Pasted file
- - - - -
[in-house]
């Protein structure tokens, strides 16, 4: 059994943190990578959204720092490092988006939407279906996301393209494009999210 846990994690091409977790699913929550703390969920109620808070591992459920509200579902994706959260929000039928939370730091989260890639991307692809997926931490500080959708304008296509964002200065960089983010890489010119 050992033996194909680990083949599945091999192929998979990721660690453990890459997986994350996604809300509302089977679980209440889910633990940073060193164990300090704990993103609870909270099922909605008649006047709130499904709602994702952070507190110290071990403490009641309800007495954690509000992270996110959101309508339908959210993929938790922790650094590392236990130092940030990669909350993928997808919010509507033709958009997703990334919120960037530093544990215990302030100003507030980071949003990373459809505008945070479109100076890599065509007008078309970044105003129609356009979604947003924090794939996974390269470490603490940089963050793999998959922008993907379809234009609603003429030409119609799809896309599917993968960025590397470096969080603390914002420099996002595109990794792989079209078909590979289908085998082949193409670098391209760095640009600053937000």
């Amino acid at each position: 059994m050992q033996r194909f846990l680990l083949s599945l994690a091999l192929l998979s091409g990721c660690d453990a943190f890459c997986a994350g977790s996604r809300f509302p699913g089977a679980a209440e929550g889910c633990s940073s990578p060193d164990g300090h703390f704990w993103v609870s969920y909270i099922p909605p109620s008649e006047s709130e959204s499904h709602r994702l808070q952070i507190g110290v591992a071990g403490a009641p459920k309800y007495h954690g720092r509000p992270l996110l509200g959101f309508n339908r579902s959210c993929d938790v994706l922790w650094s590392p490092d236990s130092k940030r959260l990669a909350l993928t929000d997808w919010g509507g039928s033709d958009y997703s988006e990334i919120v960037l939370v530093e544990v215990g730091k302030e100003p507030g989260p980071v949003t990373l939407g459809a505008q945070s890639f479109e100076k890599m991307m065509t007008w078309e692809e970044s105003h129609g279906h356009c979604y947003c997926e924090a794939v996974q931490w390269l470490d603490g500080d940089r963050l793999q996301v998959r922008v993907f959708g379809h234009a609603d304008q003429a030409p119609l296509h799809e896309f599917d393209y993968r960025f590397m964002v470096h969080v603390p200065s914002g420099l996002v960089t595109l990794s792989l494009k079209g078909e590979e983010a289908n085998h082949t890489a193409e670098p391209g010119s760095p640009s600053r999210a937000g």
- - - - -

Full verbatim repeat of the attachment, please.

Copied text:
[in-house]
């Protein structure tokens, strides 16, 4: 059994943190990578959204720092490092988006939407279906996301393209494009999210 846990994690091409977790699913929550703390969920109620808070591992459920509200579902994706959260929000039928939370730091989260890639991307692809997926931490500080959708304008296509964002200065960089983010890489010119 050992033996194909680990083949599945091999192929998979990721660690453990890459997986994350996604809300509302089977679980209440889910633990940073060193164990300090704990993103609870909270099922909605008649006047709130499904709602994702952070507190110290071990403490009641309800007495954690509000992270996110959101309508339908959210993929938790922790650094590392236990130092940030990669909350993928997808919010509507033709958009997703990334919120960037530093544990215990302030100003507030980071949003990373459809505008945070479109100076890599065509007008078309970044105003129609356009979604947003924090794939996974390269470490603490940089963050793999998959922008993907379809234009609603003429030409119609799809896309599917993968960025590397470096969080603390914002420099996002595109990794792989079209078909590979289908085998082949193409670098391209760095640009600053937000």
């Amino acid at each position: 059994m050992q033996r194909f846990l680990l083949s599945l994690a091999l192929l998979s091409g990721c660690d453990a943190f890459c997986a994350g977790s996604r809300f509302p699913g089977a679980a209440e929550g889910c633990s940073s990578p060193d164990g300090h703390f704990w993103v609870s969920y909270i099922p909605p109620s008649e006047s709130e959204s499904h709602r994702l808070q952070i507190g110290v591992a071990g403490a009641p459920k309800y007495h954690g720092r509000p992270l996110l509200g959101f309508n339908r579902s959210c993929d938790v994706l922790w650094s590392p490092d236990s130092k940030r959260l990669a909350l993928t929000d997808w919010g509507g039928s033709d958009y997703s988006e990334i919120v960037l939370v530093e544990v215990g730091k302030e100003p507030g989260p980071v949003t990373l939407g459809a505008q945070s890639f479109e100076k890599m991307m065509t007008w078309e692809e970044s105003h129609g279906h356009c979604y947003c997926e924090a794939v996974q931490w390269l470490d603490g500080d940089r963050l793999q996301v998959r922008v993907f959708g379809h234009a609603d304008q003429a030409p119609l296509h799809e896309f599917d393209y993968r960025f590397m964002v470096h969080v603390p200065s914002g420099l996002v960089t595109l990794s792989l494009k079209g078909e590979e983010a289908n085998h082949t890489a193409e670098p391209g010119s760095p640009s600053r999210a937000g």